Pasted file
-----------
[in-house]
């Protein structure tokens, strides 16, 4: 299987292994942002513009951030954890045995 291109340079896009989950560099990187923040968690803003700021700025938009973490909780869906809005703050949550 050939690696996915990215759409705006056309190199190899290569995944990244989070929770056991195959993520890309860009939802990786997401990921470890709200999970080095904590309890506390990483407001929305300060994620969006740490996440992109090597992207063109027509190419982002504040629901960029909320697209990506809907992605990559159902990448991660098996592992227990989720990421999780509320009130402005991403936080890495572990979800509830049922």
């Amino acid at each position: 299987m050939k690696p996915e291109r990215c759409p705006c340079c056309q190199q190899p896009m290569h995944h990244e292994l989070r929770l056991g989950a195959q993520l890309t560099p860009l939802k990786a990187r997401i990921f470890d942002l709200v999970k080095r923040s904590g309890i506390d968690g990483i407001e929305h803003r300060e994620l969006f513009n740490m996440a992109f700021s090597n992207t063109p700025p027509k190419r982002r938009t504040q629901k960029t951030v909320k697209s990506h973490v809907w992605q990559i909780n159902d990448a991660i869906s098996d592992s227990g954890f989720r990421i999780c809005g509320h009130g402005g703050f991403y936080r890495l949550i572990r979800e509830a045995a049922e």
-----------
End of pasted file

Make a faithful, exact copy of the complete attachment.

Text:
[in-house]
């Protein structure tokens, strides 16, 4: 299987292994942002513009951030954890045995 291109340079896009989950560099990187923040968690803003700021700025938009973490909780869906809005703050949550 050939690696996915990215759409705006056309190199190899290569995944990244989070929770056991195959993520890309860009939802990786997401990921470890709200999970080095904590309890506390990483407001929305300060994620969006740490996440992109090597992207063109027509190419982002504040629901960029909320697209990506809907992605990559159902990448991660098996592992227990989720990421999780509320009130402005991403936080890495572990979800509830049922």
């Amino acid at each position: 299987m050939k690696p996915e291109r990215c759409p705006c340079c056309q190199q190899p896009m290569h995944h990244e292994l989070r929770l056991g989950a195959q993520l890309t560099p860009l939802k990786a990187r997401i990921f470890d942002l709200v999970k080095r923040s904590g309890i506390d968690g990483i407001e929305h803003r300060e994620l969006f513009n740490m996440a992109f700021s090597n992207t063109p700025p027509k190419r982002r938009t504040q629901k960029t951030v909320k697209s990506h973490v809907w992605q990559i909780n159902d990448a991660i869906s098996d592992s227990g954890f989720r990421i999780c809005g509320h009130g402005g703050f991403y936080r890495l949550i572990r979800e509830a045995a049922e």